Fashionable Dialogue!

Like the William Blake poem about being able “to see the world in a grain of sand”, I always maintain that the microcosmic fashion world offers a great reflection of life’s bigger picture. So there I was, on a photo shoot in Montreal for my fall EDIT look book, being torn by that ageless head/heart dilemma of form over function. The stylist had brought in a delectable cache of shoes for me to wear for the photographs, and this one pair of Jimmy Choos really had me drooling: nude, patent stilettos, with the perfect rounded toe, a 1” platform and a 41/2” heel. They were stellar—sleek, sexy, and totally seductive, with just right amount of toe cleavage. To add to the allure, the nude pump is, of course, the hot shoe of the moment, and I had yet to own a pair. “Any chance of buying these right here, right now?” I asked the stylist, who’d borrowed them from Rosenstein’s, one of Montreal’s chicest shoe emporiums. “Sure!” he acquiesced. Be still my beating heart! But the moment I slipped them on, it was my big toes that began throbbing. Of course, I ‘d never expect a shoe with this extreme glam quotient to be all that comfy. These ones, however, did border on tipping my personal pain threshold, which, when it comes to killer shoes, is uncannily high. Still, with no time at all these days to shop around, a sudden urge to satisfy my high style appetite took hold. So I flung myself wholeheartedly into fashion-crisis mode, succumbing to this shallow yet gripping quandary. Since there were no friends around to help me make up my mind, I decided to seek the opinion of my sage Twitter followers.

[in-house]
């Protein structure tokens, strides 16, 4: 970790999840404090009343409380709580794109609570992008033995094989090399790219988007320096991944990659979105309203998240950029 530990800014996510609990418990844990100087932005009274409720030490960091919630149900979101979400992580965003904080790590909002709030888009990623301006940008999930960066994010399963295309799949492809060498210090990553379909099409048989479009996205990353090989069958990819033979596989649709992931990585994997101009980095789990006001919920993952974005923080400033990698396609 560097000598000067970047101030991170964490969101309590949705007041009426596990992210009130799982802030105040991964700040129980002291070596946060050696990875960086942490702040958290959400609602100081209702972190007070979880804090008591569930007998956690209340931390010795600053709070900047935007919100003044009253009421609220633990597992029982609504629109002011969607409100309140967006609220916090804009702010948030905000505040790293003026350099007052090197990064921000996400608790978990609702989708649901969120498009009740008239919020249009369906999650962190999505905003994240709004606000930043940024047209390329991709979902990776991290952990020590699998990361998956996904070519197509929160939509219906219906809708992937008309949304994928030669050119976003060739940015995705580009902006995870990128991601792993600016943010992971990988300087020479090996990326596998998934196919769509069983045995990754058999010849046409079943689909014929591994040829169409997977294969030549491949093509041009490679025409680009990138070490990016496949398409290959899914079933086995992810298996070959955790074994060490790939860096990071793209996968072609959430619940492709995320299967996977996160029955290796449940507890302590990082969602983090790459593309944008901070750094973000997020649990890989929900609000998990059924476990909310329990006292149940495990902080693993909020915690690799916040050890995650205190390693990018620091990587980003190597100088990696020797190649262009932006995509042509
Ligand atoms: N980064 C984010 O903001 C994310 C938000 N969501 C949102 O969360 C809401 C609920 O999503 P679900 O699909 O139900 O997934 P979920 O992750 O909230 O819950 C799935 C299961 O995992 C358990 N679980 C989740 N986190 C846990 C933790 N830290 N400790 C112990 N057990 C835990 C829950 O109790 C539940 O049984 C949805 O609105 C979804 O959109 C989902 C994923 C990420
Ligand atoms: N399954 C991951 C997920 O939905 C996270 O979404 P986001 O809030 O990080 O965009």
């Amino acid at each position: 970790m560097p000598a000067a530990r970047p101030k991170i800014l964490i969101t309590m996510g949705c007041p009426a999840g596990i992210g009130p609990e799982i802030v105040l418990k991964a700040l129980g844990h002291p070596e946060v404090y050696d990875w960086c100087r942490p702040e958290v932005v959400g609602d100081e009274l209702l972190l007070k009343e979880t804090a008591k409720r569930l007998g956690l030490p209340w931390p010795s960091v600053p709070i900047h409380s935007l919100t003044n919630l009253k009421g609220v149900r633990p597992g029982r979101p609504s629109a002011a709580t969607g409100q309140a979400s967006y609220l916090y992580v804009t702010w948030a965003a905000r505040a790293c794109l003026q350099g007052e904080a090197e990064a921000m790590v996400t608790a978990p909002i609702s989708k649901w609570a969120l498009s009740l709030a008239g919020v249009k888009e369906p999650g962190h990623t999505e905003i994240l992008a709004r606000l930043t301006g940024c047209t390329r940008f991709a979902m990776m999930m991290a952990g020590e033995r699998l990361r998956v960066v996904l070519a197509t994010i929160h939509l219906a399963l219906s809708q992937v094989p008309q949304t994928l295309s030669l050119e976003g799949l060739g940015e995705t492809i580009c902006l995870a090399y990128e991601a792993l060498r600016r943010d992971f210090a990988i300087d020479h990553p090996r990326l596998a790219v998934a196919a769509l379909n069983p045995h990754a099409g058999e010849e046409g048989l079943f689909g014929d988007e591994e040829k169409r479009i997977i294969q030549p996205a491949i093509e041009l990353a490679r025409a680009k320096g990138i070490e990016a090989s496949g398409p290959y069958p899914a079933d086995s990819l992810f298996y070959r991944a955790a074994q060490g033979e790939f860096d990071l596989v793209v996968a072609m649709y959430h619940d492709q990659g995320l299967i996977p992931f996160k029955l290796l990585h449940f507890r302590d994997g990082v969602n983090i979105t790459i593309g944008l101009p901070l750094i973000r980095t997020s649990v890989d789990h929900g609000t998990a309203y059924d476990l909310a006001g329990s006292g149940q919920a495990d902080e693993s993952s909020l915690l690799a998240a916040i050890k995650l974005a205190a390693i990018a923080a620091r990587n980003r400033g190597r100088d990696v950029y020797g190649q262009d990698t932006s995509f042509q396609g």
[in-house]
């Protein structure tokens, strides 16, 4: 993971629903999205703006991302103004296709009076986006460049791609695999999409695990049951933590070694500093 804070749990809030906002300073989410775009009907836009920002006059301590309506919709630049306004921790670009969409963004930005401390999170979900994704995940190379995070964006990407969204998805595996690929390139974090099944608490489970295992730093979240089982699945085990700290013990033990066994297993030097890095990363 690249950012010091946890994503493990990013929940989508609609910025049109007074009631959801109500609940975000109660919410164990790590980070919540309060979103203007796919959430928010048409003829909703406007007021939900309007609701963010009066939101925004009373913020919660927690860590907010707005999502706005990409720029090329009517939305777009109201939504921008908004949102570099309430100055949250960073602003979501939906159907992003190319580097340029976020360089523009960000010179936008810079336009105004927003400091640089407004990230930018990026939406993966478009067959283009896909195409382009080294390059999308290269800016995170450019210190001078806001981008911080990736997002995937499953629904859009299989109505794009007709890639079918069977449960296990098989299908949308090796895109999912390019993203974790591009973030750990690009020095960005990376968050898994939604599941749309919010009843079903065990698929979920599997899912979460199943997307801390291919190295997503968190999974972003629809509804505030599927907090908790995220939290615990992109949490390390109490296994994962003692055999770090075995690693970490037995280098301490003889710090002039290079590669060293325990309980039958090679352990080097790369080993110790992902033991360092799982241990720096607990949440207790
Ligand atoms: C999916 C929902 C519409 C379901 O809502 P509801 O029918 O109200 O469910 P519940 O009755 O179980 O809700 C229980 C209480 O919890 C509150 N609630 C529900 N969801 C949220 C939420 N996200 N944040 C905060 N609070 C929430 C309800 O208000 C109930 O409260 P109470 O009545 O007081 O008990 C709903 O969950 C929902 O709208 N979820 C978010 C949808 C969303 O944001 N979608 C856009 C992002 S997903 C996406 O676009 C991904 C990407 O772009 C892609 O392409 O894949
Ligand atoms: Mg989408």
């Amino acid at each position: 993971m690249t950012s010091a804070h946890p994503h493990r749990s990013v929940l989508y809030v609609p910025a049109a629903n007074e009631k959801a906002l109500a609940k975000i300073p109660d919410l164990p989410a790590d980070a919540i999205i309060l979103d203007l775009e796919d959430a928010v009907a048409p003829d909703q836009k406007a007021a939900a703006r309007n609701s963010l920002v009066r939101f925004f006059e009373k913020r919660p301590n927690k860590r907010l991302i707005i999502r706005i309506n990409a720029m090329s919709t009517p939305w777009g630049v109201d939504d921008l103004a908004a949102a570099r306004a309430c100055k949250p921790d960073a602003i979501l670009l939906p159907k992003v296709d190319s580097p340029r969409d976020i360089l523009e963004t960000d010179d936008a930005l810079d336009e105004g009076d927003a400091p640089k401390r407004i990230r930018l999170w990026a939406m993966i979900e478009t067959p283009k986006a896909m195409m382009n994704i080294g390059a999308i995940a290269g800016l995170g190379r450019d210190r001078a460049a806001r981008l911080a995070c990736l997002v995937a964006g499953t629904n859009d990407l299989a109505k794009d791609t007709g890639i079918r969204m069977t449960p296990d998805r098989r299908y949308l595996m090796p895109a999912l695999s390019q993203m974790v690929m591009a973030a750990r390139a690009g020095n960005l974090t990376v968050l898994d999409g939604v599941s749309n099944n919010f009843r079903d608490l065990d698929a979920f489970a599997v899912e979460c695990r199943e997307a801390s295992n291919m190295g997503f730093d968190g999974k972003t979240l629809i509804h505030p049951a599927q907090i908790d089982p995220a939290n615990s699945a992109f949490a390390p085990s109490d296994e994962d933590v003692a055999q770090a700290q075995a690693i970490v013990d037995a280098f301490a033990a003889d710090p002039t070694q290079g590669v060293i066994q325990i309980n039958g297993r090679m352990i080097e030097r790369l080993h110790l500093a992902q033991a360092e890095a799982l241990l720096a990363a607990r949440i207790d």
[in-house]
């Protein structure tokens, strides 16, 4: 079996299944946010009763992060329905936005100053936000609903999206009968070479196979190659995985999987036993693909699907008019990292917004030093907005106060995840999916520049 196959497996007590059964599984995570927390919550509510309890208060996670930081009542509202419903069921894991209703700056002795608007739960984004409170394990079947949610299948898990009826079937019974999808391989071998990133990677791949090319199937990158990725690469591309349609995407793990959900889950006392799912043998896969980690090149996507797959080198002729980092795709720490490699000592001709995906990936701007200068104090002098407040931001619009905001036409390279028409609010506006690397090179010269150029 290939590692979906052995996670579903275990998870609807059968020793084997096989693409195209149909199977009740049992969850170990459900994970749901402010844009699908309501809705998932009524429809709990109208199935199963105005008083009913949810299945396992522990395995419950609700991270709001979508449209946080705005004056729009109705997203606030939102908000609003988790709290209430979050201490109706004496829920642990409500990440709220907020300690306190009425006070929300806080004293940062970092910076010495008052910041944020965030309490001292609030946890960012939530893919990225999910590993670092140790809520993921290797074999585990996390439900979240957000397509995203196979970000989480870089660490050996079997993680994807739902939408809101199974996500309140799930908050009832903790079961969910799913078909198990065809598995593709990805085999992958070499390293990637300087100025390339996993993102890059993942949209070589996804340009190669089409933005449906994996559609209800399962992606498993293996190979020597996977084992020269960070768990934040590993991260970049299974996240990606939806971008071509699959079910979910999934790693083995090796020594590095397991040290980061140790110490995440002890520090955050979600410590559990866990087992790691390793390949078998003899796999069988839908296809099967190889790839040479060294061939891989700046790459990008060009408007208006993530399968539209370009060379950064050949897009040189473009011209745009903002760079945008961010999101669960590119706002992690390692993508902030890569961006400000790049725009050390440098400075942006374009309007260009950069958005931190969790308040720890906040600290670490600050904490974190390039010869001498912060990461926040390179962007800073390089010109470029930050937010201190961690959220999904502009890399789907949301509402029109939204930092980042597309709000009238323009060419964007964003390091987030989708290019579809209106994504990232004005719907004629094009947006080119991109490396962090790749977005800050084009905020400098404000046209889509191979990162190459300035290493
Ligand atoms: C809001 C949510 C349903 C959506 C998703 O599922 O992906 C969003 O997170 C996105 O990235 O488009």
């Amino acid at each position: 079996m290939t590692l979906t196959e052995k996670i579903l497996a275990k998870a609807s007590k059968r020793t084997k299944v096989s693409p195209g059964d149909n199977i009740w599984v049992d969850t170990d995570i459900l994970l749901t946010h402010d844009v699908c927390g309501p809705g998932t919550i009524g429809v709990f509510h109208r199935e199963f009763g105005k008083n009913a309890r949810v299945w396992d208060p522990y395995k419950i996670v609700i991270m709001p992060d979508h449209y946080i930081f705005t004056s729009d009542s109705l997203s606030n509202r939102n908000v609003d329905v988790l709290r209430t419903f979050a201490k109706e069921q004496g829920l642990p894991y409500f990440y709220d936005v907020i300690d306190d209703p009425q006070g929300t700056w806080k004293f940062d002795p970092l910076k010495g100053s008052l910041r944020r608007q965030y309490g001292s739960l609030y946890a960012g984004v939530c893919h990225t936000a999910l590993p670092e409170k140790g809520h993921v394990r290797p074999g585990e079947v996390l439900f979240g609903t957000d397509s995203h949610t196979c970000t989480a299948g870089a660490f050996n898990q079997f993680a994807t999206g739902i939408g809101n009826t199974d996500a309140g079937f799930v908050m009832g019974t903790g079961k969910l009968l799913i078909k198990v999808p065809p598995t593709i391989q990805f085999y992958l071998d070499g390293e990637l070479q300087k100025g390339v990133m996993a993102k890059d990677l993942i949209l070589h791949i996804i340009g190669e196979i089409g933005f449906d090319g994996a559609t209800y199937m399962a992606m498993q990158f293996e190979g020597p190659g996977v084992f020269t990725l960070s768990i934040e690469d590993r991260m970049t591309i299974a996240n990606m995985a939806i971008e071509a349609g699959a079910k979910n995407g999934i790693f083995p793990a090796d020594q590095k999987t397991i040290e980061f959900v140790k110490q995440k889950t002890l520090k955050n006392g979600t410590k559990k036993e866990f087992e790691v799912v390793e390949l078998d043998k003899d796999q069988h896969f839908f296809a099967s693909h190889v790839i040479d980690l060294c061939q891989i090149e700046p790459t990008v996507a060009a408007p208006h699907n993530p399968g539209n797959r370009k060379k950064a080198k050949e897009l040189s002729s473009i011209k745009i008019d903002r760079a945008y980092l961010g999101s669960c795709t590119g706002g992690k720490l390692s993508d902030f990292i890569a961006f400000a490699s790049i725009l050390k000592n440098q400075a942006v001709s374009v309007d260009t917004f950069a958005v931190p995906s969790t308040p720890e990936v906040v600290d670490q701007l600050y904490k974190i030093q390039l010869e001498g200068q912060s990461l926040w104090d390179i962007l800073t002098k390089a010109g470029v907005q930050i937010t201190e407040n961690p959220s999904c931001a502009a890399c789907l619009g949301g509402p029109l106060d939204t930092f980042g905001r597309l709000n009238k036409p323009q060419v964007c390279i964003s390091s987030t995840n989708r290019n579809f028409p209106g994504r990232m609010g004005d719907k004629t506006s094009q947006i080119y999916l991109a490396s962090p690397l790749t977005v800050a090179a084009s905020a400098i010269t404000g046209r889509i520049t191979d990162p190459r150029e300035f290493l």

I snapped a picture of my foot crammed into the divine shoe, and asked my cyberspace confidantes whether I should go for these yummy Jimmy Choos, despite the considerable discomfort level. Within seconds, dozens of responses started pouring in. Comments ran the gamut: “Stunning! But I never buy a shoe that is not comfortable….”; “Absolutely buy them. Comfort is overrated!”; “No Jeanne. Be authentic, true to yourself, and comfy!”; “You’ll break them in! They’re pretty fabulous.” One moment I was being told that “shoes that look that good are never comfy anyway” and that they were “worth the pain”, and the next, being warned that “buying uncomfy shoes never turns out well” and that “nothing is worse than owning fab shoes you can’t wear!” The advice was maddeningly split down the middle. But the comment that swayed me most was from the girl who tweeted: “You’re not starting to buy sensible, comfy footwear are you?? Fight the urge! Those are FABULOUS and will go with everything!” After hearing that, if I walked from the shoes, I’d feel I was growing too practical and boring with age. So, throwing both caution and credit card to the wind, I charged away, shuddering at the thought that one could go on a mini vacation for the price of these pumps. I then sent a coy little tweet: “Guess what I did??”, and a picture of myself, shoe bag in hand, looking guilty yet self-satisfied.